The suicide of Ariel Castro, the Cleveland man who kidnapped, raped and held three women captive, has a lot of people talking and wondering how it could happen.
Baker County Correctional Center watches its inmates for suicidal behavior, and Sheriff Joey Dobson spoke Wednesday about how officers work to keep jail suicides from happening.
Dobson said it doesn't matter how bad the crime is, his job is to protect the people he has in custody. He didn't want to speculate about what happened with Castro because it's still under investigation, but he did show Channel 4 what his officers do in his jail.
"This would certainly bring light to our staff today because this happened somewhere else," Dobson said. "We'll certainly relook at everything we do. This is a good point to make sure that we're following all the procedures and guidelines that we have."
Dobson said his corrections deputies are trained to look for odd or suicidal behavior with every one of their inmates. He said deputies and nurses evaluate every person who goes into the jail, and they watch over them until they leave.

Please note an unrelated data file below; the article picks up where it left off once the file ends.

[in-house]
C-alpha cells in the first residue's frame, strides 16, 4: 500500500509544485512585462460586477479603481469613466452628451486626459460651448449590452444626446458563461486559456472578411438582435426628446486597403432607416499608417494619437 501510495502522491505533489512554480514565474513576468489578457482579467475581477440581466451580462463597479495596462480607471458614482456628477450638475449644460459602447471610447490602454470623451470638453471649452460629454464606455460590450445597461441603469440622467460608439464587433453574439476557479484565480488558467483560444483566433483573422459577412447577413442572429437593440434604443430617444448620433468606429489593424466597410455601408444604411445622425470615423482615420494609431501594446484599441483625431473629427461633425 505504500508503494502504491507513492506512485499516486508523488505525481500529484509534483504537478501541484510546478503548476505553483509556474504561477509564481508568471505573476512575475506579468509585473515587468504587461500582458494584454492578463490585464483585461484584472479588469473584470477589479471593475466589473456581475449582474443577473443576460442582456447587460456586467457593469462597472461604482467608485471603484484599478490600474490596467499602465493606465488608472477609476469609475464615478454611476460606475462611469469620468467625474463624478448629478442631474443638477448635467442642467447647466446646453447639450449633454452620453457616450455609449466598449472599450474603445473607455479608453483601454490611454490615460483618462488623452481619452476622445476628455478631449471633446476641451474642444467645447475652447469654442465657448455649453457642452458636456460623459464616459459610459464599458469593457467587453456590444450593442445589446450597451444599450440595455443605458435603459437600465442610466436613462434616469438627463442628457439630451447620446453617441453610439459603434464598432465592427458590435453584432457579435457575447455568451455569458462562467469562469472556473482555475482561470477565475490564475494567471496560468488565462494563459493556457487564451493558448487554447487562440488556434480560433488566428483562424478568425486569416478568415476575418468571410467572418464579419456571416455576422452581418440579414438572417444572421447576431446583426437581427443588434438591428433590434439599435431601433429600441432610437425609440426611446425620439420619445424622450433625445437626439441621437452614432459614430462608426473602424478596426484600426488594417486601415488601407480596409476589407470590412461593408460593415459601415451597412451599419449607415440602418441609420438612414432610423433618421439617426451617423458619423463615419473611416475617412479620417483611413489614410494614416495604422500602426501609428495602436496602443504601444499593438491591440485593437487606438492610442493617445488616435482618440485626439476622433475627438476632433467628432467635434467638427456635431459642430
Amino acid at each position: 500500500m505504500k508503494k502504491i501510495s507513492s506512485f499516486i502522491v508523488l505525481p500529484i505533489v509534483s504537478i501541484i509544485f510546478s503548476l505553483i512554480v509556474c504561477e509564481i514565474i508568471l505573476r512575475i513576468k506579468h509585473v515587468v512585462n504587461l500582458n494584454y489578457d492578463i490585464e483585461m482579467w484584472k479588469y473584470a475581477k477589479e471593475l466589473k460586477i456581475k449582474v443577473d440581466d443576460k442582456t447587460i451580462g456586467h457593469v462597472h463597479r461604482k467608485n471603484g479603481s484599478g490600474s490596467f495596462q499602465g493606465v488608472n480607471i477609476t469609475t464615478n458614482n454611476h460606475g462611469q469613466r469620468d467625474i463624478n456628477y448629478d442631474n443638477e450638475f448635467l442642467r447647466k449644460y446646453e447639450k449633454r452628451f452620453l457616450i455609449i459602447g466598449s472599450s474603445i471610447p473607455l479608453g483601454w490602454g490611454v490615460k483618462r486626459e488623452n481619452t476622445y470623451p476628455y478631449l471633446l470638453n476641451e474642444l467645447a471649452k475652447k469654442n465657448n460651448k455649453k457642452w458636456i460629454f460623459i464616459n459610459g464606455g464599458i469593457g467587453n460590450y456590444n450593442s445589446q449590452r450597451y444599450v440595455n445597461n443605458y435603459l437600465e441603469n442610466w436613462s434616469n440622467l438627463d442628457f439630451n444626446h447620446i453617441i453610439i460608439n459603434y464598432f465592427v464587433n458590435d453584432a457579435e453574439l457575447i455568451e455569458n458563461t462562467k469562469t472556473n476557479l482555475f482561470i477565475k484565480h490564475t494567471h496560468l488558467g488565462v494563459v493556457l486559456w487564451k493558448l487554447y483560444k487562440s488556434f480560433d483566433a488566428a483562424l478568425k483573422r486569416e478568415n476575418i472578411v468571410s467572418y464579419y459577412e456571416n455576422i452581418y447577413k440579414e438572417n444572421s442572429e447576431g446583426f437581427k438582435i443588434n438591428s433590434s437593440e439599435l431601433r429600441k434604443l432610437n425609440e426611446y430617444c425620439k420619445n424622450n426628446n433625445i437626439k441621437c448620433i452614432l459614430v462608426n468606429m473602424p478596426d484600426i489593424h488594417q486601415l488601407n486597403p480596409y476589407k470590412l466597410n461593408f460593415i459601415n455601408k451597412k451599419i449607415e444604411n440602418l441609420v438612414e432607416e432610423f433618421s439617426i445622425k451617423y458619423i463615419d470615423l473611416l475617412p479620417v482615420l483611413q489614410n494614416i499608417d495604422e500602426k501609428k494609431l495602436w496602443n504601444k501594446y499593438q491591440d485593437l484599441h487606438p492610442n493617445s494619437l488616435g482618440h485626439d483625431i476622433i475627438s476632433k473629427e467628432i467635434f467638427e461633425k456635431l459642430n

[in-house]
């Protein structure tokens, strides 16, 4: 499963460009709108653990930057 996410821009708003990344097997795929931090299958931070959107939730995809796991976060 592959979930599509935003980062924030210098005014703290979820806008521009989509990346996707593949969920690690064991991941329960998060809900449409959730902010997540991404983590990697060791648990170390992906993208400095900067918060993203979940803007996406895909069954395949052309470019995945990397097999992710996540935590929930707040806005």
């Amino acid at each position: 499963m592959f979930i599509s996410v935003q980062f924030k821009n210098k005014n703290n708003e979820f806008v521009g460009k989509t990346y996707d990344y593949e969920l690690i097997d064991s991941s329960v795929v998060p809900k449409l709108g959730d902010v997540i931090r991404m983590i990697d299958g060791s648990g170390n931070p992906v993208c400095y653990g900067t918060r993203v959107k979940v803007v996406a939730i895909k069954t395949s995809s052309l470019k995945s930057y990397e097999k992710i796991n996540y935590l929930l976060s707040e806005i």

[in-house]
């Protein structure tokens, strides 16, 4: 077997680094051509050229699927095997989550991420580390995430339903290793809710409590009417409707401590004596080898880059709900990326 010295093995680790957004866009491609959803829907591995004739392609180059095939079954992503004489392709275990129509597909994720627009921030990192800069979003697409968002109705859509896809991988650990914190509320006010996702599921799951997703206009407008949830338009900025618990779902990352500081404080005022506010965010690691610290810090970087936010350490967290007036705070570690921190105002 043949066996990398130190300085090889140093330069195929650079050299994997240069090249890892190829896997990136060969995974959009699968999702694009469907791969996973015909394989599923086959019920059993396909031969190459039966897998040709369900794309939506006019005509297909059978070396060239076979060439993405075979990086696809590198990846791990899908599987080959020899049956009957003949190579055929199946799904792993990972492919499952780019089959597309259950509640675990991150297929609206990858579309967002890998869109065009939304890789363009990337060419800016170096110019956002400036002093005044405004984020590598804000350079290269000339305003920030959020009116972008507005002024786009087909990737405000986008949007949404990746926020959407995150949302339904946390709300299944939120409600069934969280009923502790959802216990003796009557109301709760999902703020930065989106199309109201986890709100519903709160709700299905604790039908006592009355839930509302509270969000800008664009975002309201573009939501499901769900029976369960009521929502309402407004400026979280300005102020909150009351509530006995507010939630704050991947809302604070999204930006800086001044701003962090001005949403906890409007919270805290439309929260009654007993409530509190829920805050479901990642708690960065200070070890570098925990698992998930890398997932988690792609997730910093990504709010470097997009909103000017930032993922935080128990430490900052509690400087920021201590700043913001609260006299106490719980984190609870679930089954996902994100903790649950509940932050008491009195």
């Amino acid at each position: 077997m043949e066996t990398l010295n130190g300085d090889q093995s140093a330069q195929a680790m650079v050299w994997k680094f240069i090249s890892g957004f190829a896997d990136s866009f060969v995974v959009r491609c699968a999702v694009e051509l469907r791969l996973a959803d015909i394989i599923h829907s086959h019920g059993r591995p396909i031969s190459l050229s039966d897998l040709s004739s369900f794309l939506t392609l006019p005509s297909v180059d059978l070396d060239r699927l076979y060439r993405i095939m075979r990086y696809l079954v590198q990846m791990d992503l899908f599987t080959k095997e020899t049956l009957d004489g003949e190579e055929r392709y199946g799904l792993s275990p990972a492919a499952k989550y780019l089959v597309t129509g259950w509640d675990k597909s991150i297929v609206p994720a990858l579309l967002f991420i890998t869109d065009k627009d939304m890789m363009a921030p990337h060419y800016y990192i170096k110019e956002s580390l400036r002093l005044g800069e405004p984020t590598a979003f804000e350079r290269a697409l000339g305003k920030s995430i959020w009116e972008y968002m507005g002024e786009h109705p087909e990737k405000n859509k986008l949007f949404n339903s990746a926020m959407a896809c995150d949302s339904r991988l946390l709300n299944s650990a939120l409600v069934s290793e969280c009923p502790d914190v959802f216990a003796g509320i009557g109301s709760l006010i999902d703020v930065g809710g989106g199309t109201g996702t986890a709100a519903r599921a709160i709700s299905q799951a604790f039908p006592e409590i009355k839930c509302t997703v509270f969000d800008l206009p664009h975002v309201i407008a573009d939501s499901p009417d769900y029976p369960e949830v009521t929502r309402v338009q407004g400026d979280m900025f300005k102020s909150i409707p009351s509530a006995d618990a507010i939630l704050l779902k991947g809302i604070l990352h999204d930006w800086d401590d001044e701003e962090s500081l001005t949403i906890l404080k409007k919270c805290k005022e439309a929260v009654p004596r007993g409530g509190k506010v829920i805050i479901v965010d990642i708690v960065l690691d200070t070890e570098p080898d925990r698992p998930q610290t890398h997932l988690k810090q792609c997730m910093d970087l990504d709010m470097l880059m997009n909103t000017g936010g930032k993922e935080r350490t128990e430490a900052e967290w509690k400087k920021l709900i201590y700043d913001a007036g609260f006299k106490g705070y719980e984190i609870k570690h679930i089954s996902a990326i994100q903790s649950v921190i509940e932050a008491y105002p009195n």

"This staff that works here during the day and night, if they see something or behavior that might appear to be suicidal, they take extra precautions, and that mental health person will be brought in immediately," Dobson said.
Major John Finley is in charge of Baker County corrections.
"What we try to do is be proactive and be able to identify people that are a suicide risk," he said.
Deputies say when they do have an inmate about whom they're worried may try to hurt themselves, they put the inmate in rooms in which the walls are padded and there's a special mattress and blanket inside. The blanket can't be torn or tied, and deputies say nobody can try to hang themselves. They said the inmates wear a "suicide smock."
The sheriff and Finley say they check on the inmates at least every 15 minutes because they don't want anything like what happened with Castro in Ohio to happen in their jail.
"If the situation warrants, then we would actually have a corrections deputy sitting outside of this cell with constant observation on the individual," Finley said.
He said the procedures have seemed to work so far, as they haven't had an inmate commit suicide since the 1980s. But deputies say they'll always keep working to make sure they're doing the best job possible.